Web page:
BEIJING (Reuters) - A Chinese court on Friday upheld a $2.4 million fine for tax evasion against the country’s most famous dissident, Ai Weiwei, after barring him from attending the hearing, in a case that critics accuse Beijing of using to muzzle the outspoken artist.
Ai had asked the Chaoyang District court to overturn the city tax office’s rejection of his appeal against the tax evasion penalty imposed on the company he works for, Beijing Fake Cultural Development Ltd., which produces his art and designs.
The artist said that Chinese police barred him from showing up in person, saying earlier he had “absolutely no hope” the court would rule in his favour.
“Today’s verdict shows that this country, more than 60 years after its founding still has no basic legal process, still has no respect for the truth, still will never give taxpayers and citizens an ability to justify themselves,” Ai said.
“The entire judiciary is shrouded in darkness,” he told reporters at his home in northeastern Beijing after the verdict, adding that he would now sue the Chaoyang court in a higher court, ensuring he will remain a thorn in the government’s side.
The case adds to China’s already tarnished international image, at least in the West, coming on the heels of a score of other high profile cases, including the fleeing to the U.S. embassy of blind self-taught legal activist Chen Guangcheng
“It has cost them dearly, but I think it reflects where the Chinese authorities are at,” said Corinna-Barbara Francis, Amnesty International’s China researcher.
“It reflects how precarious their position is,” she added. “Obviously it comes from deep insecurity that they would have to go after someone like him.”
China and the United States will hold their next human rights dialogue in Washington next week.
The loss of Ai’s appeal underscores top leaders’ increasing intolerance of dissent ahead of a tricky generational transition of power at the end of the year, when Vice President Xi Jinping almost certainly will be anointed to take over from Hu Jintao.
Dozens of police and police cars flanked the road leading to the courthouse. Ai’s wife, Lu Qing, was allowed to attend.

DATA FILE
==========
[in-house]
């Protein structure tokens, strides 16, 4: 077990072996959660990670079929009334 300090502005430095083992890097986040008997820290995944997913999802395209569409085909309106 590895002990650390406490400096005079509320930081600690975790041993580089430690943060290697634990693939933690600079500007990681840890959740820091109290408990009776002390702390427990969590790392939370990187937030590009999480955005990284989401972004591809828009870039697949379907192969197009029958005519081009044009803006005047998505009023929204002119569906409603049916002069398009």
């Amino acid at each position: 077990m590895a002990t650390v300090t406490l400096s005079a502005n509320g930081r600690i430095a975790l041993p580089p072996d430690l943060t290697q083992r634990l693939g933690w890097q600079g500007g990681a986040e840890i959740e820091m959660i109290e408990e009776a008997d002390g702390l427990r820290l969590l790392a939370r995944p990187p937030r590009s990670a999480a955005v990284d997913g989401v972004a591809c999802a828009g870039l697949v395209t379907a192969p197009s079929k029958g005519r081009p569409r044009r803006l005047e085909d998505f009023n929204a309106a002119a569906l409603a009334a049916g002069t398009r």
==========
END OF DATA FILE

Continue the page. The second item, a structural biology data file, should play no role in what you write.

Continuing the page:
The Chaoyang District Court heard the case at a closed hearing in June, that in itself was a departure from the consistent refusal by the strictly controlled courts to give dissidents any hearing.
Ai, 55, had called the hearing unfair after police warned him to stay away and blocked journalists from approaching the cramped court room which only had five seats.
The court did not answer calls seeking comment.
Tax authorities are demanding the company that markets his work pay a 15 million yuan penalty for tax evasion.
Government efforts to muzzle Ai have frequently backfired, as demonstrated by an outpouring of public sympathy - and cash - in response to the tax penalty. About 30,000 people donated money to help Ai cover an 8.45 million yuan bond required to contest the tax charges. Many of Ai’s supporters folded money into paper planes that were flown over the walls of his home.
Clad in a grey t-shirt with his face and the words “missing” and “found” printed on it, Ai said he would not pay the remaining fine of around 6 million yuan and that he has no hope of recovering the bond already lodged with the tax authorities.
The fine is unlikely to put too much of a dent into Ai’s finances, as his works go for hundreds of thousands of dollars and his profile has been raised yet further on the global stage after his repeated run-ins with the authorities.
Supporters of Ai, whose 81-day detention last year sparked an international outcry, have said the tax case is part of the government’s effort to muzzle China’s most famous social critic.
“I feel that in China, in recent years, its biggest effort that it has taken in maintaining stability is to eliminate any person who’s willing to speak out for the truth,” Ai said.
“I’ve said this before, that if you start caring about this country, then you’re on the path towards criminality,” he said.
The company’s lawyer, Pu Zhiqiang, said the outcome was expected.
“I knew the regime could be shameless, but I didn’t quite believe that a regime could act so shamelessly that they become rascals,” the rights lawyer said.
Ai has said that even if he eventually loses his case, Chinese citizens can at least use it as an example to debate and hold government bodies to account. (Additional reporting by Ben Blanchard and Michael Martina, Editing by Jonathan Thatcher)